An Ohio school has agreed a settlement in a legal case that saw a student viciously beaten by another student in class, a video of which went viral on the Internet.
The Union-Scioto school board approved an agreement on Thursday that stemmed from another student’s assault on Zach King, then a 15-year-old freshman, in a Unioto High School classroom on Oct. 17.
King and his mother, Rebecca Collins, claimed that school officials “fostered an atmosphere” that permitted the bullying of lesbian, gay, bisexual or transgender students while disregarding his reports of harassment.
“We hope similarly situated students don’t have to go through what Zach went through. The school district has made a commitment to try to avoid incidents like this in the future,” said James Hardiman, a Cleveland lawyer and the legal director of the ACLU of Ohio.
As a result of the settlement the district’s insurers will pay $20,000 in damages. The district will also pay up to $10,000 for medical and counseling expenses, and $5,000 in reimbursement for Zach and his mother’s legal fees. Officials have also agreed to develop a policy specifically addressing anti-LGBT behavior, as well as to train staff on how to better handle anti-LGBT harassment cases.
Lawyers for the district have, however, made it clear that the school does not accept charges of wrongdoing in Zach’s case.
A video of Zach being beaten in class by a fellow student went viral on the Internet last year. It later emerged that Zach and his mother had repeatedly pleaded with school authorities to do more to deal with the harassing behavior aimed at Zach. The suit claimed that the school’s authorities failed to take suitable action against his aggressors, and that they even asked Zach, “What can we do to change you?”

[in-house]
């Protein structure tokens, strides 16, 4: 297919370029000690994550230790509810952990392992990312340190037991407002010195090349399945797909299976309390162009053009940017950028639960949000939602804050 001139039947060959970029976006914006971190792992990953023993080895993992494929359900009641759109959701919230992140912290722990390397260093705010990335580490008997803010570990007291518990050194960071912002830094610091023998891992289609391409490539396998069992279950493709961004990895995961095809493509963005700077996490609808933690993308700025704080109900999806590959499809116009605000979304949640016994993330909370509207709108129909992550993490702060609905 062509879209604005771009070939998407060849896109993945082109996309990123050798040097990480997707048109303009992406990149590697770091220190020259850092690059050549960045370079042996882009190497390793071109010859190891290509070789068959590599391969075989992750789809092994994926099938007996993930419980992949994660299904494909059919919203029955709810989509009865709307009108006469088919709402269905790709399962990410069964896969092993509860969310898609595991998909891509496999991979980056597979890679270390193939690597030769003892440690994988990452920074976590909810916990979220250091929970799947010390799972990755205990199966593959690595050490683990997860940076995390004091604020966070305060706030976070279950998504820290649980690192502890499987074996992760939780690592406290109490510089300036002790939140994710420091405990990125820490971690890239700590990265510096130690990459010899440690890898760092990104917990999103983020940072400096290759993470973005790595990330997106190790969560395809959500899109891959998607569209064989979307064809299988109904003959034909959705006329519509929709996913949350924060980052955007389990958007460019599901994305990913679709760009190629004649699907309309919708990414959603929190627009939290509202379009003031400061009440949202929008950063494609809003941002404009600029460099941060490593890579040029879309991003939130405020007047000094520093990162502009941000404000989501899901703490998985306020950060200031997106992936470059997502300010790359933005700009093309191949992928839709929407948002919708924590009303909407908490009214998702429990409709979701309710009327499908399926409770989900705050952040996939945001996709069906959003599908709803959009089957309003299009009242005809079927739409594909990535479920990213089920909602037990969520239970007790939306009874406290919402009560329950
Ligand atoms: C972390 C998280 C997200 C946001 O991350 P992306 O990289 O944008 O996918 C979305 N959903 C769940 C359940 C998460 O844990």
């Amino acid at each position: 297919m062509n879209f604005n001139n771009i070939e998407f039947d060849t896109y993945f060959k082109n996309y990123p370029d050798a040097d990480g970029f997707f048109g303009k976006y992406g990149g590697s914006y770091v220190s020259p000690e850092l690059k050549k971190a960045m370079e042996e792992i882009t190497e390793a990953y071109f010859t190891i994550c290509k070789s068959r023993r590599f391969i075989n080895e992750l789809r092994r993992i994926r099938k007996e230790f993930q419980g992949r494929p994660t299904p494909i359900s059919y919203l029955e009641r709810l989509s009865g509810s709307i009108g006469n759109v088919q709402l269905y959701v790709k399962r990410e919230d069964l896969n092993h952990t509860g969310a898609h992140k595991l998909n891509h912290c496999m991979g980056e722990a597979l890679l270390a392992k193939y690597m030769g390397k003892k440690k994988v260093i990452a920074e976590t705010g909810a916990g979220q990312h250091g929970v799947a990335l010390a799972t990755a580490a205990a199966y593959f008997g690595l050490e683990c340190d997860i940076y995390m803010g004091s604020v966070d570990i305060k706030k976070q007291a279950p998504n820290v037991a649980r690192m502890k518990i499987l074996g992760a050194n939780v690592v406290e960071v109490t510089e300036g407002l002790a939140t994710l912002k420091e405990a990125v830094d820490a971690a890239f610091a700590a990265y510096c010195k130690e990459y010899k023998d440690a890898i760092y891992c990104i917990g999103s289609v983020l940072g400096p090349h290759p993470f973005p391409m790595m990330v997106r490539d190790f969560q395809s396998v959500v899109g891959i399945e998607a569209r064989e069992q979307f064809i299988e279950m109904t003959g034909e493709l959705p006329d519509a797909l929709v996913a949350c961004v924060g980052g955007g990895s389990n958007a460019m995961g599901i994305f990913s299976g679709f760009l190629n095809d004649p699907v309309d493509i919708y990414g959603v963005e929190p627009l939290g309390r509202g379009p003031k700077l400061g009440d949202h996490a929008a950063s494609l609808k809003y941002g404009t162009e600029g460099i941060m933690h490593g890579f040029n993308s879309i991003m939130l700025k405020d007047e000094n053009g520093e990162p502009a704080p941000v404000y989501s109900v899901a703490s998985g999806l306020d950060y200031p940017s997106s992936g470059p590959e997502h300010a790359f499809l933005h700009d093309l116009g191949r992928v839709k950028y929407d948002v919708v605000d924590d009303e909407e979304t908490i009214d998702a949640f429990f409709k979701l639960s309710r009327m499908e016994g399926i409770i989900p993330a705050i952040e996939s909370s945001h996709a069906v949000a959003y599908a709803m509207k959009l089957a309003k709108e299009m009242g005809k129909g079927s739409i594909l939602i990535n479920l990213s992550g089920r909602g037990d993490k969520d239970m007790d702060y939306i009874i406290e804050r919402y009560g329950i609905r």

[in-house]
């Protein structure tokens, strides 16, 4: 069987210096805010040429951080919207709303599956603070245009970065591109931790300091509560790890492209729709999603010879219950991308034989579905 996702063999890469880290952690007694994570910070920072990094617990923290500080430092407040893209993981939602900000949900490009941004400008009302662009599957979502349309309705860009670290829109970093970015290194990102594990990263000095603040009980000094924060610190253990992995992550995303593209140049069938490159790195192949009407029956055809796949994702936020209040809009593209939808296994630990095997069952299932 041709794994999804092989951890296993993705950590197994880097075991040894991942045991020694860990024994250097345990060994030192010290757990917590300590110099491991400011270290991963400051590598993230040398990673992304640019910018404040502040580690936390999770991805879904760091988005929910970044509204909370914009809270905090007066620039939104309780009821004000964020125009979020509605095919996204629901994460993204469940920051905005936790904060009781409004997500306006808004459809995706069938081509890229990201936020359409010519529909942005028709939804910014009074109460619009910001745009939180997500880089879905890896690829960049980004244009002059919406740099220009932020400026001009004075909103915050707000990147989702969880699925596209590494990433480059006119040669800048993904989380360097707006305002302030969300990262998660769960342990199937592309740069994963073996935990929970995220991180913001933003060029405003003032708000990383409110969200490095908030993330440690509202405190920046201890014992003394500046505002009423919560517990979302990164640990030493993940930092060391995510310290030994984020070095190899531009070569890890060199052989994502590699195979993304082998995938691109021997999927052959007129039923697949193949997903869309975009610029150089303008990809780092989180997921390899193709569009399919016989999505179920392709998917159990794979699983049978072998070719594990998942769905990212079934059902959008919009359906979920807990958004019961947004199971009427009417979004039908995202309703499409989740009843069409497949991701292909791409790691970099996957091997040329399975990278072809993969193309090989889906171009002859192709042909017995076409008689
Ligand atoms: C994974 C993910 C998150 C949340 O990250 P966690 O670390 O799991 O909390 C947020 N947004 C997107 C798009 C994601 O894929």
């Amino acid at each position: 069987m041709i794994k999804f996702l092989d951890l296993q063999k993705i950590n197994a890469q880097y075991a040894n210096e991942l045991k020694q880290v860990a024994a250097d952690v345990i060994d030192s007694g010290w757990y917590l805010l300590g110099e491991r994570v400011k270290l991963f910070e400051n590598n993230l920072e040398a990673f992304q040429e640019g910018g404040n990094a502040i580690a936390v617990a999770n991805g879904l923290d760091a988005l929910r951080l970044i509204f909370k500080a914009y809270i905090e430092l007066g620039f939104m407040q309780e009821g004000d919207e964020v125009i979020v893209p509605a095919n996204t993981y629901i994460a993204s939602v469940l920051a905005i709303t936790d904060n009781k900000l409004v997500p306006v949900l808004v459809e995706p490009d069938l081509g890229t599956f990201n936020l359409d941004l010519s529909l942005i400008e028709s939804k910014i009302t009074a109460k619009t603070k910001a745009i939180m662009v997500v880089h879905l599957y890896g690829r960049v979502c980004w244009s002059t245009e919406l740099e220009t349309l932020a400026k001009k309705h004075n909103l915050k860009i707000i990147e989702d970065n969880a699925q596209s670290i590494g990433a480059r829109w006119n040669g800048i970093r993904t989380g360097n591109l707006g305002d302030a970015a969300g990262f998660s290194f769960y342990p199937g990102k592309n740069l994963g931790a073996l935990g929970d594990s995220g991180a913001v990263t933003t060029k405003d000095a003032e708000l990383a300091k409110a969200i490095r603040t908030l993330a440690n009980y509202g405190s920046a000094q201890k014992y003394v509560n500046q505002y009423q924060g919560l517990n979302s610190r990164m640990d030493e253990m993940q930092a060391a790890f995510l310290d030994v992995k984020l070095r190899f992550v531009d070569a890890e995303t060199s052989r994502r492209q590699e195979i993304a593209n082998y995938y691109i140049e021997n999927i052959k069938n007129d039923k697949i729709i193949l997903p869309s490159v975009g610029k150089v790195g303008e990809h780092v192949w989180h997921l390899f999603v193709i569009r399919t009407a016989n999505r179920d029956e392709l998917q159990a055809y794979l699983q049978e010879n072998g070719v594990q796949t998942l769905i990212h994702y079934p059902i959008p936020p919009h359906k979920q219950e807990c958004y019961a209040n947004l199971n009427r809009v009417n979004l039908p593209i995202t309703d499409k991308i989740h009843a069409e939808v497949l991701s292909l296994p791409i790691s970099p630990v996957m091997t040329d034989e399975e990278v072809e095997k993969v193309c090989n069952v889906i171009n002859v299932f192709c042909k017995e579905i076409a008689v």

The ACLU, in taking on Zach’s case, charged that the school had ample opportunity to prevent the attack but failed to properly deal with the situation, with the ACLU of Ohio’s Legal Director, James L. Hardiman, saying at the time:
“Every child deserves a safe learning environment, free from violence and cruelty. The school had a responsibility to protect Zach, but looked the other way for over a year while he was verbally and physically bullied. Schools must proactively address bullying by engaging with students and teachers on the effects of harmful words and actions, or else risk even greater incidents of violence. This education must start at a young age in order to change the school’s culture, so this behavior is no longer acceptable.”
Following the settlement the ACLU highlighted the school had made a commitment to improving its handling of such cases, and that it hoped there would never be another incident like this in the district.
Image taken from ACLU public domain video campaign.